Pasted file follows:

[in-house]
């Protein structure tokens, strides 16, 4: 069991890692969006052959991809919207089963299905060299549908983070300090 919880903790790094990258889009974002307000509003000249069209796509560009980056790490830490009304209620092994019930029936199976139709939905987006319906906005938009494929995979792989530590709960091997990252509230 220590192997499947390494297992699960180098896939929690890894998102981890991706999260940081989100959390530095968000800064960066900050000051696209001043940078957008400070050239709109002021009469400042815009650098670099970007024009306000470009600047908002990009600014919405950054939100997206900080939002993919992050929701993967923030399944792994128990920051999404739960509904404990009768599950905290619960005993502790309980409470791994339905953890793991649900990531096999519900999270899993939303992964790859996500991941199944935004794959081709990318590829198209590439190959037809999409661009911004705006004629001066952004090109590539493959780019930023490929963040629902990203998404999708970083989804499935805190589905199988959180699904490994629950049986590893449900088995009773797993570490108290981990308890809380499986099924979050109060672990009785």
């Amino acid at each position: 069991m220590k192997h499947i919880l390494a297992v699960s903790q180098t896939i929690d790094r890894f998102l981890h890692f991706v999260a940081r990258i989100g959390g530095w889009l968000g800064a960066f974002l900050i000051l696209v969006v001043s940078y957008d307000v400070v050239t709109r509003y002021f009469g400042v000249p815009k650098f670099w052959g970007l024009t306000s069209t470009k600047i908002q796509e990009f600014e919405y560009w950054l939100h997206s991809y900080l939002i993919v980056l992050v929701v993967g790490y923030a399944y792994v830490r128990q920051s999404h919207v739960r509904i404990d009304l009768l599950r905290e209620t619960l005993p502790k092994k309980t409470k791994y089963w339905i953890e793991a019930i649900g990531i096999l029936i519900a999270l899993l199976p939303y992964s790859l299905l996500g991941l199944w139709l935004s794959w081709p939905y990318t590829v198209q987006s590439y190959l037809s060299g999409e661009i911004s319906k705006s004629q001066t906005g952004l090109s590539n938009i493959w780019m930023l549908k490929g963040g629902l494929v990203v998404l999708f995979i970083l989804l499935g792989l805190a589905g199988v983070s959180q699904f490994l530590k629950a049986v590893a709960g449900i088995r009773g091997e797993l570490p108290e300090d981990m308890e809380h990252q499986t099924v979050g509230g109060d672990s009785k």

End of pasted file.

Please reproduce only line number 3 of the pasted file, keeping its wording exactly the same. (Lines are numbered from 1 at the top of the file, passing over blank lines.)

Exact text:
């Amino acid at each position: 069991m220590k192997h499947i919880l390494a297992v699960s903790q180098t896939i929690d790094r890894f998102l981890h890692f991706v999260a940081r990258i989100g959390g530095w889009l968000g800064a960066f974002l900050i000051l696209v969006v001043s940078y957008d307000v400070v050239t709109r509003y002021f009469g400042v000249p815009k650098f670099w052959g970007l024009t306000s069209t470009k600047i908002q796509e990009f600014e919405y560009w950054l939100h997206s991809y900080l939002i993919v980056l992050v929701v993967g790490y923030a399944y792994v830490r128990q920051s999404h919207v739960r509904i404990d009304l009768l599950r905290e209620t619960l005993p502790k092994k309980t409470k791994y089963w339905i953890e793991a019930i649900g990531i096999l029936i519900a999270l899993l199976p939303y992964s790859l299905l996500g991941l199944w139709l935004s794959w081709p939905y990318t590829v198209q987006s590439y190959l037809s060299g999409e661009i911004s319906k705006s004629q001066t906005g952004l090109s590539n938009i493959w780019m930023l549908k490929g963040g629902l494929v990203v998404l999708f995979i970083l989804l499935g792989l805190a589905g199988v983070s959180q699904f490994l530590k629950a049986v590893a709960g449900i088995r009773g091997e797993l570490p108290e300090d981990m308890e809380h990252q499986t099924v979050g509230g109060d672990s009785k």